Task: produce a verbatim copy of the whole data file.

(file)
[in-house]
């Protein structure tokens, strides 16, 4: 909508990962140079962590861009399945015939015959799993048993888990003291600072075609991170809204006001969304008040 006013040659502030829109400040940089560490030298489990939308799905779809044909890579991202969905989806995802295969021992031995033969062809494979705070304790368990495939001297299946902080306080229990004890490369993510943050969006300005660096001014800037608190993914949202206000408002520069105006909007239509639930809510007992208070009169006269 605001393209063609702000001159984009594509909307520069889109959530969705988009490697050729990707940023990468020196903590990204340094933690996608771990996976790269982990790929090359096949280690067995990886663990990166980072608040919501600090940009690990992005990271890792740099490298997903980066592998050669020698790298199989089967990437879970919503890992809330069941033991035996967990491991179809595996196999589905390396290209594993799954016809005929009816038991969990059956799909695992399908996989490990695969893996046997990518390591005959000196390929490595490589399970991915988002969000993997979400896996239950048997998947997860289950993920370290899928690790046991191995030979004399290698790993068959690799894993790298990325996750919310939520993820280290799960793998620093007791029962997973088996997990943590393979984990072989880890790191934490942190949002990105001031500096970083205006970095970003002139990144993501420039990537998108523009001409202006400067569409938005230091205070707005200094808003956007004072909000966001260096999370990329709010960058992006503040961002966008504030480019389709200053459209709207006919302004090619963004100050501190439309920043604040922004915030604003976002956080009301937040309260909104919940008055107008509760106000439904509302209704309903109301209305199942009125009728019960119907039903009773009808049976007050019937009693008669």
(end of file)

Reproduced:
[in-house]
């Protein structure tokens, strides 16, 4: 909508990962140079962590861009399945015939015959799993048993888990003291600072075609991170809204006001969304008040 006013040659502030829109400040940089560490030298489990939308799905779809044909890579991202969905989806995802295969021992031995033969062809494979705070304790368990495939001297299946902080306080229990004890490369993510943050969006300005660096001014800037608190993914949202206000408002520069105006909007239509639930809510007992208070009169006269 605001393209063609702000001159984009594509909307520069889109959530969705988009490697050729990707940023990468020196903590990204340094933690996608771990996976790269982990790929090359096949280690067995990886663990990166980072608040919501600090940009690990992005990271890792740099490298997903980066592998050669020698790298199989089967990437879970919503890992809330069941033991035996967990491991179809595996196999589905390396290209594993799954016809005929009816038991969990059956799909695992399908996989490990695969893996046997990518390591005959000196390929490595490589399970991915988002969000993997979400896996239950048997998947997860289950993920370290899928690790046991191995030979004399290698790993068959690799894993790298990325996750919310939520993820280290799960793998620093007791029962997973088996997990943590393979984990072989880890790191934490942190949002990105001031500096970083205006970095970003002139990144993501420039990537998108523009001409202006400067569409938005230091205070707005200094808003956007004072909000966001260096999370990329709010960058992006503040961002966008504030480019389709200053459209709207006919302004090619963004100050501190439309920043604040922004915030604003976002956080009301937040309260909104919940008055107008509760106000439904509302209704309903109301209305199942009125009728019960119907039903009773009808049976007050019937009693008669």